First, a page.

• Excision biopsies: Excision biopsies involve removing the entire mass and examining it under a microscope. These procedures usually require general anesthesia and all the same pre-anesthesia diagnostics as incision biopsies. (In Toby’s case, we took x-rays of his jaw and saw that the mass was attached to his jaw bone, making an excision biopsy dangerous and tricky.)

Your vet will recommend the type of procedure based on a number of factors, including how long the lump has been there, its shape and size and whether there have been any recent changes.

If your pet is already scheduled to undergo anesthesia for another procedure, an excision biopsy may be the cheapest option. But some masses need to be removed differently from others, so if you opt for an excision biopsy, be prepared for a second excision if the results determine that one is needed. “A good example of this is a mast cell tumor, which requires 3-cm. margins all around,” says Dr. V. “That is a huge amount of tissue to need to remove, even for a small mass! If you were to do an excisional biopsy assuming it was something else, you might be looking at a second procedure to get surgical margins if the margins were not clean on pathology.”

Ask yourself how badly you need to know. This is a question only you can answer. Tests are expensive, anesthesia has its own risks and sometimes asking the questions above can give you a pretty good guess at what you’re dealing with without performing diagnostics. Plus, in some cases, having a definitive diagnosis won’t change your vet’s recommended treatment plan. (One great way to avoid having to take cost into as much consideration is by having pet insurance.)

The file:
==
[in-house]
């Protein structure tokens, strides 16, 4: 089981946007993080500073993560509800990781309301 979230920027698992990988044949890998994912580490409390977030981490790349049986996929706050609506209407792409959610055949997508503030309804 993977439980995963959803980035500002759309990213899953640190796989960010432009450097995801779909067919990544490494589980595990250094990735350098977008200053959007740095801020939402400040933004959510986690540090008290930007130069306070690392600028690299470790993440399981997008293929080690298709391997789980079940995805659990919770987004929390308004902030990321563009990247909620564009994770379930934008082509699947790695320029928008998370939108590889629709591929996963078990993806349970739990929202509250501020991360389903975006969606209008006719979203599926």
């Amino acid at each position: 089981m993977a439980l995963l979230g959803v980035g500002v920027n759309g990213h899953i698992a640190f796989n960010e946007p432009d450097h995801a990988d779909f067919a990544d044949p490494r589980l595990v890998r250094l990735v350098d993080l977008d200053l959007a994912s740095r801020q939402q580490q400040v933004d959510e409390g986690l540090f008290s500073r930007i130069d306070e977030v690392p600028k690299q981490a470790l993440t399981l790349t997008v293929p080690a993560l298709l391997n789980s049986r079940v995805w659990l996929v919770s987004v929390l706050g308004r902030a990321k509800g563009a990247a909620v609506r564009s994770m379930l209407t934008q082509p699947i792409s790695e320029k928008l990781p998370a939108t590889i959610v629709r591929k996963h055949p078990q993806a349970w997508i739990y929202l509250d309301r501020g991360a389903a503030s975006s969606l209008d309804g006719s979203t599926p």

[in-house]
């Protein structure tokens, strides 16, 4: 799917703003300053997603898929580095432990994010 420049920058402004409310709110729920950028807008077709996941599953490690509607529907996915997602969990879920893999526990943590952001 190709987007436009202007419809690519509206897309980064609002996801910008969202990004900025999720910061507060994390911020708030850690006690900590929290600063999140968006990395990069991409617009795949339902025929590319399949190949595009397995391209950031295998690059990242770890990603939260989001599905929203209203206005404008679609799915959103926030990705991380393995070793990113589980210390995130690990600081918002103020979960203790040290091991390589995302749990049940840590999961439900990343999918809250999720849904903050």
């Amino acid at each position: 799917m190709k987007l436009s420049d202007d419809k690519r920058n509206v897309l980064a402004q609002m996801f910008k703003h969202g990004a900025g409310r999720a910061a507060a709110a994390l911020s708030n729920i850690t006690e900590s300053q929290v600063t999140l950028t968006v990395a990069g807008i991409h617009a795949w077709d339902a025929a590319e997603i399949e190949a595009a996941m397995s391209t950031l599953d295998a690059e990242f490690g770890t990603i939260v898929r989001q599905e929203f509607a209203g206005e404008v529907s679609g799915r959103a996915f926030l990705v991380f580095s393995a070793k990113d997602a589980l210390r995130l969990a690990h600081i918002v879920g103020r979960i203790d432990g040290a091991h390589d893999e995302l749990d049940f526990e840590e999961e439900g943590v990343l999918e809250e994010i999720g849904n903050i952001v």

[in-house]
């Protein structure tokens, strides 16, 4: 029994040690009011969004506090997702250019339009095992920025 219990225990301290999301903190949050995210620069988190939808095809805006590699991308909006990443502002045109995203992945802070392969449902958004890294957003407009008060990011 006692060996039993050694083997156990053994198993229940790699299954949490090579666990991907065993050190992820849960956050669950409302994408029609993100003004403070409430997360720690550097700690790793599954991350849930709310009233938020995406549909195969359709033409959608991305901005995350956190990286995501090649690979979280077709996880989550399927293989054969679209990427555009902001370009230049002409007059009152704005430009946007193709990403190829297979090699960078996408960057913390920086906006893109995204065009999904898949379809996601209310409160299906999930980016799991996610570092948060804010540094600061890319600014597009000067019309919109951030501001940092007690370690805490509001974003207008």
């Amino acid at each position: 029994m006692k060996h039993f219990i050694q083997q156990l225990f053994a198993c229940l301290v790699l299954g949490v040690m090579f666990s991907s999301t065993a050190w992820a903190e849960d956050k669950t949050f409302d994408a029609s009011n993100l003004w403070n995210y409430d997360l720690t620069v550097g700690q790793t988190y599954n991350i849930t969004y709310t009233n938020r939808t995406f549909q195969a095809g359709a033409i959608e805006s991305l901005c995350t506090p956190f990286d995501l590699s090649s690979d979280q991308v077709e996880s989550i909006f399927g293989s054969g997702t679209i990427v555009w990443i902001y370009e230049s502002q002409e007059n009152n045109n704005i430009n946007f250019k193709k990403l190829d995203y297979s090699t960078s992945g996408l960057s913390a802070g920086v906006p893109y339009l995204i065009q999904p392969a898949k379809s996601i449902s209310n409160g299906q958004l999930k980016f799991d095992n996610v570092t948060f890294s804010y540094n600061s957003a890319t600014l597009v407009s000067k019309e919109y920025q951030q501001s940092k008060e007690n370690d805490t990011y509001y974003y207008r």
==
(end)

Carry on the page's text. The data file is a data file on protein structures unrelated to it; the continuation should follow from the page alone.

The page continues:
With Toby, even before biopsy we were pretty certain he had an aggressive form of cancer that has few treatment options. But I knew that I’d always wonder if we’d missed something else — something treatable — if we chose not to do the tests. We did a biopsy and my worst nightmare was realized — it was cancer. Still, the early diagnosis gave me a clear plan of action and helped his vet and me do everything we could to keep him comfortable. When Toby passed away earlier this year, I said goodbye knowing I’d done everything I could — and that has helped immeasurably as I learn to live without him.

Comments